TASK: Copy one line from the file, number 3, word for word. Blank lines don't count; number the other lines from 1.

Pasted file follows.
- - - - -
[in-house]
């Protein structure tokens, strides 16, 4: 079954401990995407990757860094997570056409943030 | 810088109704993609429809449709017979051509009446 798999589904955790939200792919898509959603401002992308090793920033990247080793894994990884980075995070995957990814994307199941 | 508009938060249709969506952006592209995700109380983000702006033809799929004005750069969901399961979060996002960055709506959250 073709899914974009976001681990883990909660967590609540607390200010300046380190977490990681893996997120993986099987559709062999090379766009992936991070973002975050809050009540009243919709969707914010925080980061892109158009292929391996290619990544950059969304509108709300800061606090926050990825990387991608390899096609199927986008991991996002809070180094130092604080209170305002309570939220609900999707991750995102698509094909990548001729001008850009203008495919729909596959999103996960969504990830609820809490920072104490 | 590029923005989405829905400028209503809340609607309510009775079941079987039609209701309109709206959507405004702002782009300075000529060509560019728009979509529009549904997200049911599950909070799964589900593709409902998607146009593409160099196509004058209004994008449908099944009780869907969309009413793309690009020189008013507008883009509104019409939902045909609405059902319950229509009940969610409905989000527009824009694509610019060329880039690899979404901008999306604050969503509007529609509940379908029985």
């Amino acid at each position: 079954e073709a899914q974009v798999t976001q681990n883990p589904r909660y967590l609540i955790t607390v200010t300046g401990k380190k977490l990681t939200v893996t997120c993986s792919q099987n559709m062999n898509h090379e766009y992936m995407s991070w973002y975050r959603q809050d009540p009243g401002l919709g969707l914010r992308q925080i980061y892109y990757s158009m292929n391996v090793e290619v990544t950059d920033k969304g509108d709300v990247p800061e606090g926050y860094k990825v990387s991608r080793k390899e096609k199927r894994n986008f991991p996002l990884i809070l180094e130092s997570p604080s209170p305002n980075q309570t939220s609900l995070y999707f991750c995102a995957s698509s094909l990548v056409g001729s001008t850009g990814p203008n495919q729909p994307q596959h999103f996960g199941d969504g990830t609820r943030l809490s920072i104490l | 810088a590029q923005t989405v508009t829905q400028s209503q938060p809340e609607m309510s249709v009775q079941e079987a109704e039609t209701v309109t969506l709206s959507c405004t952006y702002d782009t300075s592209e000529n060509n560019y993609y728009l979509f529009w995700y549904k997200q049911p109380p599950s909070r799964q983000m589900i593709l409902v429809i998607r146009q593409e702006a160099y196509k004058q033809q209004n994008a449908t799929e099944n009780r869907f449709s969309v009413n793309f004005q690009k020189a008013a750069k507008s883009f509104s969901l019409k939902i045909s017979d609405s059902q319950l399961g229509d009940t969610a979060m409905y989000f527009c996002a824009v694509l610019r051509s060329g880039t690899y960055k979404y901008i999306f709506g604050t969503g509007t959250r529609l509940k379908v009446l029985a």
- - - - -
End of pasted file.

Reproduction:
């Amino acid at each position: 079954e073709a899914q974009v798999t976001q681990n883990p589904r909660y967590l609540i955790t607390v200010t300046g401990k380190k977490l990681t939200v893996t997120c993986s792919q099987n559709m062999n898509h090379e766009y992936m995407s991070w973002y975050r959603q809050d009540p009243g401002l919709g969707l914010r992308q925080i980061y892109y990757s158009m292929n391996v090793e290619v990544t950059d920033k969304g509108d709300v990247p800061e606090g926050y860094k990825v990387s991608r080793k390899e096609k199927r894994n986008f991991p996002l990884i809070l180094e130092s997570p604080s209170p305002n980075q309570t939220s609900l995070y999707f991750c995102a995957s698509s094909l990548v056409g001729s001008t850009g990814p203008n495919q729909p994307q596959h999103f996960g199941d969504g990830t609820r943030l809490s920072i104490l | 810088a590029q923005t989405v508009t829905q400028s209503q938060p809340e609607m309510s249709v009775q079941e079987a109704e039609t209701v309109t969506l709206s959507c405004t952006y702002d782009t300075s592209e000529n060509n560019y993609y728009l979509f529009w995700y549904k997200q049911p109380p599950s909070r799964q983000m589900i593709l409902v429809i998607r146009q593409e702006a160099y196509k004058q033809q209004n994008a449908t799929e099944n009780r869907f449709s969309v009413n793309f004005q690009k020189a008013a750069k507008s883009f509104s969901l019409k939902i045909s017979d609405s059902q319950l399961g229509d009940t969610a979060m409905y989000f527009c996002a824009v694509l610019r051509s060329g880039t690899y960055k979404y901008i999306f709506g604050t969503g509007t959250r529609l509940k379908v009446l029985a």